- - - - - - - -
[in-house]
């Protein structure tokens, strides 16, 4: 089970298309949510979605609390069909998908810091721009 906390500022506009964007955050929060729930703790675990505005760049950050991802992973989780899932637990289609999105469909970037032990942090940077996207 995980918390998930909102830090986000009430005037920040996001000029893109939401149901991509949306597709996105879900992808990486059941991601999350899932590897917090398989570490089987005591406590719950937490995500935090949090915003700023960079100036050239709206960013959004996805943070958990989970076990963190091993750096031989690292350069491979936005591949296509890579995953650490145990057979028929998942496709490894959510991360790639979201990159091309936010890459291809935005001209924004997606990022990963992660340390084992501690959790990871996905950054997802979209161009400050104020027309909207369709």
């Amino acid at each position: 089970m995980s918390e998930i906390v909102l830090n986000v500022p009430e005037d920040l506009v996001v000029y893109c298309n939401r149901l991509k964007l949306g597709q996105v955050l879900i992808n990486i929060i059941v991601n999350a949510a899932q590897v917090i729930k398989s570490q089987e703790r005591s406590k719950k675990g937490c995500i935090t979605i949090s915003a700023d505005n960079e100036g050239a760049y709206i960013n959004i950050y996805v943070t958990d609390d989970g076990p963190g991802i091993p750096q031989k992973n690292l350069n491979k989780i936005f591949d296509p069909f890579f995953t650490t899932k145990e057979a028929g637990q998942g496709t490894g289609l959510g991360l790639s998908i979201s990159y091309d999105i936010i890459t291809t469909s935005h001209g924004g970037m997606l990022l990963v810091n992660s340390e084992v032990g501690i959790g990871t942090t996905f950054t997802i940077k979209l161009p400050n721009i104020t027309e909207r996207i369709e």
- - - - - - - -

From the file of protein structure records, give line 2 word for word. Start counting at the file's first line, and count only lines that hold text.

């Protein structure tokens, strides 16, 4: 089970298309949510979605609390069909998908810091721009 906390500022506009964007955050929060729930703790675990505005760049950050991802992973989780899932637990289609999105469909970037032990942090940077996207 995980918390998930909102830090986000009430005037920040996001000029893109939401149901991509949306597709996105879900992808990486059941991601999350899932590897917090398989570490089987005591406590719950937490995500935090949090915003700023960079100036050239709206960013959004996805943070958990989970076990963190091993750096031989690292350069491979936005591949296509890579995953650490145990057979028929998942496709490894959510991360790639979201990159091309936010890459291809935005001209924004997606990022990963992660340390084992501690959790990871996905950054997802979209161009400050104020027309909207369709």